A shocking piece of news recently brought home the formidable potency of energy: over 300 million people in India were left without electricity, all of Canada ten times; chaos ensued. Factories, offices, hospitals, and traffic came to an abrupt and apocalyptic standstill. The engines of the economy, cities, were silenced. Losing power to such epic proportions has never been the case in the past and for good reasons.
Up to a century ago, in 1850, men and animals supplied 94% of the world’s energy and 5% came from fossil fuels; a ratio that lasted for millennia; no power interruptions in that scenario. But by 1950, a mere century later, the numbers were reversed: 93% of energy came from fossil fuels and 6% from people and animals. And much of the fossil fuel burned to supply the electricity grid which provides power to 75% of the world’s houses, offices, factories etc. Astonishing, unimaginable things happened in that century and the years that followed and, reportedly, more are in store. About 90% of all inventions since the Promethean fire emerged in these last 150 years. Why so?
What lies behind this enormous creativity? Ultimately, energy. As more hands are displaced by machines, more brains can switch to nurturing ideas. But a second and equally powerful lever to this creative surge is cities: apparently, the bigger they get the more innovation they generate: doubling a city’s size increases its creativity by 15%. Several cities have doubled a number of times in the 20th century producing a compounding effect. Cities become beehives of creativity because they connect people. As different brains interact, more synapses fire, each leading to yet another potential innovation or enterprise. A new tool in the hands of others finds uses unforeseen by its inventor; and the spiral grows exponentially.
The storyline of connectivity between people traces the path of transportation which shapes the city and determines its size. When human and animal power provided all transport, making a connection meant a trip on foot or hoof and a face to face encounter. News spread at walking speed of 5 km/hr; a slow and often arduous process. In that era most cities reached a population around 30,000 people and a size of about 20 minute walk across. News emanated and propagated from the barber shop, the communal water spring, the pub and later, when coffee become common, the coffee shop. The circle of interaction was small and the ideas local; inventions were also mostly local and stayed local for generations. When the coal-fired steam engine came on board and followed by the electric motor, cities changed dramatically.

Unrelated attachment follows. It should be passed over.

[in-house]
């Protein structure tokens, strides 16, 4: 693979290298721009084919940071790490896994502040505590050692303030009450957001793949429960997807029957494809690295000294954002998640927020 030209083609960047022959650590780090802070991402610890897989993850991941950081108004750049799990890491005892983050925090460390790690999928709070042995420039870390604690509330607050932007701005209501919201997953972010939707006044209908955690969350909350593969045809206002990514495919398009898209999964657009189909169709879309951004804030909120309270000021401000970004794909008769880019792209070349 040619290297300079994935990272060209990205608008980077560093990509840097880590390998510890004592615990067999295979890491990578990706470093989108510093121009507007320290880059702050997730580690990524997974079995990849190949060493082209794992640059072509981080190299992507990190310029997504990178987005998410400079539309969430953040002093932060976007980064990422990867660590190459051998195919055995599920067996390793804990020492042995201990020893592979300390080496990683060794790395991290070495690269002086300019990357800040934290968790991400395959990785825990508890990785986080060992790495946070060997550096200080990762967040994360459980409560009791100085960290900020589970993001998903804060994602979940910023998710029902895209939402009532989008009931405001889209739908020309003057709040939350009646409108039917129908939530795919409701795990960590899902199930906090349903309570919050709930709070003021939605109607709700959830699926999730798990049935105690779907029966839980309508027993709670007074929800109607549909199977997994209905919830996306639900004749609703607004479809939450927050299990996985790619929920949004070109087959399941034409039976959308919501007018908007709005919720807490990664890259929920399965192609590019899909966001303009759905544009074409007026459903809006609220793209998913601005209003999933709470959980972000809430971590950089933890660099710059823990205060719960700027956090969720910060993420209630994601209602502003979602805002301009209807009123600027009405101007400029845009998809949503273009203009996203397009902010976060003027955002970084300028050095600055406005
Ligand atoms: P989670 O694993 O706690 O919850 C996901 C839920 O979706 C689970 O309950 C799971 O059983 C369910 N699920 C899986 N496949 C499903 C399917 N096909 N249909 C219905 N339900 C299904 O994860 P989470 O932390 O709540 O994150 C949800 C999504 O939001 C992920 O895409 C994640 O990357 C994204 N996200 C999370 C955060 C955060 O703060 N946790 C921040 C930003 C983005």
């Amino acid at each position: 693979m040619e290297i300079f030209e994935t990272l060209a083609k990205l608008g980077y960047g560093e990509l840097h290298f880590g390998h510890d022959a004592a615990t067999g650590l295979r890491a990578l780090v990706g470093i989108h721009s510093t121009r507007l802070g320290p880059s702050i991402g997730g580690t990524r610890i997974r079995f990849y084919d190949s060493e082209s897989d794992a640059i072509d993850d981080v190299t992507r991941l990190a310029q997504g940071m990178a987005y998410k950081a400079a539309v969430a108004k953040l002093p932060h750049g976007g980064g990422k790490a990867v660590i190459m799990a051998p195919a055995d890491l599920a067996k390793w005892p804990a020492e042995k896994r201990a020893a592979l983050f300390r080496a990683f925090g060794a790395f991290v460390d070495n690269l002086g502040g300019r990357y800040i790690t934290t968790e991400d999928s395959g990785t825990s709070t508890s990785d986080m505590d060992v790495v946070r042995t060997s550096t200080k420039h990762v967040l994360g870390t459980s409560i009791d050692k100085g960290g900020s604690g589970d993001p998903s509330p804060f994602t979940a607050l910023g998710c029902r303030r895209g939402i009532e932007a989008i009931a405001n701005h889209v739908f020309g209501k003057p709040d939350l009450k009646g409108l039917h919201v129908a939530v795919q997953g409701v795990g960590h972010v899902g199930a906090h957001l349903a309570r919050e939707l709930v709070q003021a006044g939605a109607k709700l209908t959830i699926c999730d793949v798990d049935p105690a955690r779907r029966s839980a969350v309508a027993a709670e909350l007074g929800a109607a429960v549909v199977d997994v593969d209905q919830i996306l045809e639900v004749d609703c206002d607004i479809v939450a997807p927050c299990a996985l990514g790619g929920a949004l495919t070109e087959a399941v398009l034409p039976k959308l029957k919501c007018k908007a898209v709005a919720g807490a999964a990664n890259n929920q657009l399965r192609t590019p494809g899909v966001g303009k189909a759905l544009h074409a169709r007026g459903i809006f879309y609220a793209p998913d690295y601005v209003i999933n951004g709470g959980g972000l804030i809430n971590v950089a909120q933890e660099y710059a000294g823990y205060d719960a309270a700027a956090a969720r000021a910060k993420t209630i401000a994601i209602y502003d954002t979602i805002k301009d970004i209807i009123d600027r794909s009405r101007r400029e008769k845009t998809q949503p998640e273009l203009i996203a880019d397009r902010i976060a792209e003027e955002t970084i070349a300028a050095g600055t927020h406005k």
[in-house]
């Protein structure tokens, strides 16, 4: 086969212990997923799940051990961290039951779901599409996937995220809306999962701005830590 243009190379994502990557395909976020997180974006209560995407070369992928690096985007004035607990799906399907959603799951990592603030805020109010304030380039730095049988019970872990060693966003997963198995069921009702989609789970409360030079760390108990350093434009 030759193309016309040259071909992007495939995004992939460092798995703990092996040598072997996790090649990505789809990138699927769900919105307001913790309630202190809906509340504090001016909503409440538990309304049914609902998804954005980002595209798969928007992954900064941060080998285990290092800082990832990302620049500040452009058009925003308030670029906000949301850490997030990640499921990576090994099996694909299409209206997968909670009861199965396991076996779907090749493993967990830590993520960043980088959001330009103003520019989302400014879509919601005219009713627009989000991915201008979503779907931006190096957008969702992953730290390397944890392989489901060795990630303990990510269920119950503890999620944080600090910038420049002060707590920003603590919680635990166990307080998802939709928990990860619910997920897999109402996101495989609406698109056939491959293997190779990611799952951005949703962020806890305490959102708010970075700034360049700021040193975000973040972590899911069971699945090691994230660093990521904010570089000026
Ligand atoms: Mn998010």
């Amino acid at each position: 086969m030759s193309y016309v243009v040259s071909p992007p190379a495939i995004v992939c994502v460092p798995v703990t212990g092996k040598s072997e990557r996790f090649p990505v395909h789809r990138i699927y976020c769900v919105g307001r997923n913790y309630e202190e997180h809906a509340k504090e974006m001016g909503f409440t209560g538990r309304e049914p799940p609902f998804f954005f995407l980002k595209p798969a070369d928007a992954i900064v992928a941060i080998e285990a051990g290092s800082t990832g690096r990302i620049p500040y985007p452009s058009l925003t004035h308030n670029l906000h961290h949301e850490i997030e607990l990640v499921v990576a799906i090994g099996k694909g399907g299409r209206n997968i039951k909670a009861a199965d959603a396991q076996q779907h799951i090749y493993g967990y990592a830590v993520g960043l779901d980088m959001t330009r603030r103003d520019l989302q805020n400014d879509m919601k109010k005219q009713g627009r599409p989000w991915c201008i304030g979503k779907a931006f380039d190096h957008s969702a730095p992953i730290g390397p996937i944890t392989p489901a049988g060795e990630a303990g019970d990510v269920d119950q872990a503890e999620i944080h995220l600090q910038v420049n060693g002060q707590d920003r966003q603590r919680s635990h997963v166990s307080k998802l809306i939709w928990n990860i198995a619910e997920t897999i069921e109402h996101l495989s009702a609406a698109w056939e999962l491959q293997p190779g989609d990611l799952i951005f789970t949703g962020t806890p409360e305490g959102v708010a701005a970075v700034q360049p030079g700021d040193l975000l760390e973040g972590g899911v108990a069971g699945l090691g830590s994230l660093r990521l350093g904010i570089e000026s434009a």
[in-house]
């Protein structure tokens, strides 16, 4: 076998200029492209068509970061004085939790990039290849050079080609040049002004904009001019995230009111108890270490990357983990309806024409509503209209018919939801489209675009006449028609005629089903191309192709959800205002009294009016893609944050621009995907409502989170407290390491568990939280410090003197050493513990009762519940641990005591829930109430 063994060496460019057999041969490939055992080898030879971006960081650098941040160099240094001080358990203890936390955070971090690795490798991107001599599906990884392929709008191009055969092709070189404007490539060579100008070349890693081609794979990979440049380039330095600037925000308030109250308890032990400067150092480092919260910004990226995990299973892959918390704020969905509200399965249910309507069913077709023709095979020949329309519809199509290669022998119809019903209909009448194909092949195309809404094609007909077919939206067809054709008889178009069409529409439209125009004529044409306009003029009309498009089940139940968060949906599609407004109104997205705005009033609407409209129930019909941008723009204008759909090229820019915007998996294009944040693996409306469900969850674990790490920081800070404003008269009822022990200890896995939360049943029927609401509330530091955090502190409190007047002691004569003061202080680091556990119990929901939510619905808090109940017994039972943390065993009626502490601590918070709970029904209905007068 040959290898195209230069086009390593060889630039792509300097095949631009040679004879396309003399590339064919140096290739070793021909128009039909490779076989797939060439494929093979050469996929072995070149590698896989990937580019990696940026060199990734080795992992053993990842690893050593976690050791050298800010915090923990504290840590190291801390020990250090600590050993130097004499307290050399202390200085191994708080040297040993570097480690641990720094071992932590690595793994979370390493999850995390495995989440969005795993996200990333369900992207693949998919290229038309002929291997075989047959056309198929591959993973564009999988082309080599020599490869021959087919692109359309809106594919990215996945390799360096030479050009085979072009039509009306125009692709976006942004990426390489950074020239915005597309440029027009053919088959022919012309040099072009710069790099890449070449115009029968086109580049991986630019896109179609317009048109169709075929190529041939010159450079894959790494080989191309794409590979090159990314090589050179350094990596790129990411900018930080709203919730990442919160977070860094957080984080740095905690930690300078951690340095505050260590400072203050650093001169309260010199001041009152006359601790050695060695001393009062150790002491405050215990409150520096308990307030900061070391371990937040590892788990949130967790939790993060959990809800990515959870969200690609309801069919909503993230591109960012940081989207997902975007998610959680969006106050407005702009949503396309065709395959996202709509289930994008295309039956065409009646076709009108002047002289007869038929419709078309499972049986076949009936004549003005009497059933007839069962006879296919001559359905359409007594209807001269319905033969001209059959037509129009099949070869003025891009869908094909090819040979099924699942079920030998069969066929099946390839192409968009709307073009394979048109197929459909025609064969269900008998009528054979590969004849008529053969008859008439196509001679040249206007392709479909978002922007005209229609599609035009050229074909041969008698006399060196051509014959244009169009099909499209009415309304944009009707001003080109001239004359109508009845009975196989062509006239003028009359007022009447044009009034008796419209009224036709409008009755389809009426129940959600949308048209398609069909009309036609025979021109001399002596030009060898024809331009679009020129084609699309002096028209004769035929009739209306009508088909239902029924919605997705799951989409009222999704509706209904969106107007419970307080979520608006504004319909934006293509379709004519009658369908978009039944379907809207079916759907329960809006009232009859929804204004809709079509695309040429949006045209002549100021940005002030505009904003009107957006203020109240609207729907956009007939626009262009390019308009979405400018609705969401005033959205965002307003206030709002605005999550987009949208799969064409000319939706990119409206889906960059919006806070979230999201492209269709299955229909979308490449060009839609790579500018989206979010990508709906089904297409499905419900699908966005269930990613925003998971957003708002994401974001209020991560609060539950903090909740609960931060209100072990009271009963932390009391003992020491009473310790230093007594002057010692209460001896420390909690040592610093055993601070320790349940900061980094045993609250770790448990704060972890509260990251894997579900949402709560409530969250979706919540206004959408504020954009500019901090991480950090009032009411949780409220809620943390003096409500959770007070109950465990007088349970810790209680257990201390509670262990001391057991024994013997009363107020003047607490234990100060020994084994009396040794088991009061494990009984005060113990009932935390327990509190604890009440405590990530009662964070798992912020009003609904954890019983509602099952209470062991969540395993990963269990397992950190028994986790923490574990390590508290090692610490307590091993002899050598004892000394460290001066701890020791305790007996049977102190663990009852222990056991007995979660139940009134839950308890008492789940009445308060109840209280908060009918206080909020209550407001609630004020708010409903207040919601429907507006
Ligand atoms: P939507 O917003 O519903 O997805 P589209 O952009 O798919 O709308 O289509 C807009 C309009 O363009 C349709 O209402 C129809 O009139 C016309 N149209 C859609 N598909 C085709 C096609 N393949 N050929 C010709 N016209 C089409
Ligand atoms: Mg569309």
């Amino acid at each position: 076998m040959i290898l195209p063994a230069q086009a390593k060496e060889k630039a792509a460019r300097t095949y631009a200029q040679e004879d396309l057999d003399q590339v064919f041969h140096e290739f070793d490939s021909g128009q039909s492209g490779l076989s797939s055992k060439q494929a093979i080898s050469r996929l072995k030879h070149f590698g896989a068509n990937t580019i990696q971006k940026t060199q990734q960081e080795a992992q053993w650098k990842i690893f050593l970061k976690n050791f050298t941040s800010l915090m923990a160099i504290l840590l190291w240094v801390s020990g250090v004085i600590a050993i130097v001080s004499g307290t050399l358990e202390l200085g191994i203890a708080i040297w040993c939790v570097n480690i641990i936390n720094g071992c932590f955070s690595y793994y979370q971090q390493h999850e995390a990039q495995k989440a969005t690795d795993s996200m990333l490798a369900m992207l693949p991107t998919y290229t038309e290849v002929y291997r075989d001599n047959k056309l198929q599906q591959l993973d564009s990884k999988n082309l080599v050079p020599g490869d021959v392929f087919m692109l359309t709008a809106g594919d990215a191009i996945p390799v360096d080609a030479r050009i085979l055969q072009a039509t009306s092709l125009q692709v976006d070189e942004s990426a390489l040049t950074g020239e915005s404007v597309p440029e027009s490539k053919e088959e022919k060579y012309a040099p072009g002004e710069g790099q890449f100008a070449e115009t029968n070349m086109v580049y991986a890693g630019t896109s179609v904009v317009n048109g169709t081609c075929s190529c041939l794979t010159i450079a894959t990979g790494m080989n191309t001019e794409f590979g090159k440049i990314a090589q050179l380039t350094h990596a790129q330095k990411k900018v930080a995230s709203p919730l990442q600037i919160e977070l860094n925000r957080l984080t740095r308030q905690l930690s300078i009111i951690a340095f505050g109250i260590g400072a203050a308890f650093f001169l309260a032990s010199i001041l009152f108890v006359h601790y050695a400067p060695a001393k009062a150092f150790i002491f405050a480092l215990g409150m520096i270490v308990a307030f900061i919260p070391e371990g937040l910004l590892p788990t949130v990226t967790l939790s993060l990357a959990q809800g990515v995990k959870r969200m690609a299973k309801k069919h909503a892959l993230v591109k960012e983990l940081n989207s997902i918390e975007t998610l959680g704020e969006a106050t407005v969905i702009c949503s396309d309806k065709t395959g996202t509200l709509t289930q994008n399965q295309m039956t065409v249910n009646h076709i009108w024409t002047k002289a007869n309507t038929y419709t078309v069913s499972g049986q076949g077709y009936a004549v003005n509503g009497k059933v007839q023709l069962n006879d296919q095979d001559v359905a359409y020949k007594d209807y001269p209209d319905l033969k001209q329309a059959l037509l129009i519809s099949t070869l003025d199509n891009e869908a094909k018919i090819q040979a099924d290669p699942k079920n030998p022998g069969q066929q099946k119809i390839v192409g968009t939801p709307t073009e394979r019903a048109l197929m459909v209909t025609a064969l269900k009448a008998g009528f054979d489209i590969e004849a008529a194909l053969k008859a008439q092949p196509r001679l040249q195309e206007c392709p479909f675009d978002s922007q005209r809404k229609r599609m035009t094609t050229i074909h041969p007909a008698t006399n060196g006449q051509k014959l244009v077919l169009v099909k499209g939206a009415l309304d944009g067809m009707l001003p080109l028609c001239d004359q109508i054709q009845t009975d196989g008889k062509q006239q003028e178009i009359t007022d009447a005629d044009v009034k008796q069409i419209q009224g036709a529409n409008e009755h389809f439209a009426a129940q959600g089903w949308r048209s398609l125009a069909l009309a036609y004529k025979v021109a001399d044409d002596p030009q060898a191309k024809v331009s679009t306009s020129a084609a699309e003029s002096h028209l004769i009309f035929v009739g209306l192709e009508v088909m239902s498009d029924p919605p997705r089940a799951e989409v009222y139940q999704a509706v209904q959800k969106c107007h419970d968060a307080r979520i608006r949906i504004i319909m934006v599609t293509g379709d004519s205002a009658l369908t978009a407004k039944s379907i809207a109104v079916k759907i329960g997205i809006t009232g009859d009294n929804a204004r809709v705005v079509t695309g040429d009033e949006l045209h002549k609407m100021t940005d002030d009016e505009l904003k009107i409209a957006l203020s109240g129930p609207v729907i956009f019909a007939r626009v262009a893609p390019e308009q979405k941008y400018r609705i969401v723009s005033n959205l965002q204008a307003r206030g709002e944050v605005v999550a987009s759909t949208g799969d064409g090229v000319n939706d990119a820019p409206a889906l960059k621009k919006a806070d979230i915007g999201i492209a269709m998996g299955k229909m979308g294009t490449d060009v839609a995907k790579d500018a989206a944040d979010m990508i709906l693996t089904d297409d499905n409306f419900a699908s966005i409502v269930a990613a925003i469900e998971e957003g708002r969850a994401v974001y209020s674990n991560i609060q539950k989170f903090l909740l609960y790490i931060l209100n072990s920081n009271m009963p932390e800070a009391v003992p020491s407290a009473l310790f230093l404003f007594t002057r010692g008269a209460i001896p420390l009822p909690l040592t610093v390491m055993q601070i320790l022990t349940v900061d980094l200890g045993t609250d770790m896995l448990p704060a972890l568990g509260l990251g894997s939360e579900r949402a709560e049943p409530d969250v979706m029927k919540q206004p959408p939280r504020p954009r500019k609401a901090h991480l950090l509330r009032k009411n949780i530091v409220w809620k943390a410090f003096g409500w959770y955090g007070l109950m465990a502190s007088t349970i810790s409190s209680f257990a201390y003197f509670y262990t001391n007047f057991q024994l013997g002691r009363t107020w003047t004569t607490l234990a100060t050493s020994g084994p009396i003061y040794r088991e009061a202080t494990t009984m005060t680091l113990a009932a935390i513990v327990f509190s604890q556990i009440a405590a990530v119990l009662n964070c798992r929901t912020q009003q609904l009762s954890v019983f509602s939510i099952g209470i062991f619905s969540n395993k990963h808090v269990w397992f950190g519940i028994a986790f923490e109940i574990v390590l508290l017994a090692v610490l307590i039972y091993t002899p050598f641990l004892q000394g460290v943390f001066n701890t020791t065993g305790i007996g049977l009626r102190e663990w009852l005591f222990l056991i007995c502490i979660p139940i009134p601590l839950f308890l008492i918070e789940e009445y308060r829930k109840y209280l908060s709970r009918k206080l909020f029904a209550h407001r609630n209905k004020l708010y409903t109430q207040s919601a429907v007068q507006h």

Steam-engine trains and electric trams boosted city size at least ten times and now news and ideas could be had from places weeks away on foot, in just a day; a double benefit for creativity. Still, relatives, friends and businesses could only talk to one another by letter; long trips were unaffordable for most. But the beehive was now much larger, more people interacting and the speed of inventions started to accelerate to the point where a US Patents Office director would declare around 1900s “all that could have been invented has been invented”. The news transmission tower was still at a street corner in the pub or coffee shop. All of that changed when electrical wires became the highway of communication with the invention of the telegraph and then the telephone, radio and television.
Overnight the creative “city” was as big as the reach of the telephone line or of the radio signal, which had no practical limits. Important news about discoveries, opportunities and people came out of speakers or screens. The barber shop, pub and coffee shop talk was demoted to trivial chit-chat, gossip; little gain to be had from it. The transmission hub moved to a secluded room someplace no one knew; it didn’t matter. Electricity made connectivity possible without travel by using wires or airwaves; without travel and at the speed of light!
Not only communication was freed of travel, it was soon freed of filtering, control and reach. With the internet and the cell phone everyone is a hub and a receiver of ideas at the same time. A video story by anybody can reach a million people or more; at least twenty times the foot and hoof city population. While you teach a trick to someone on line you can learn another from someone else. Anyone’s ideas can “infect” countless unfamiliar people. City creativity was given another rocket booster.
From walking down to the corner to get news and share ideas to being virtually at every corner of the globe without leaving your living room, connectivity has traveled a long way in a hundred years, thanks to the power of electricity. Power is key to a better future.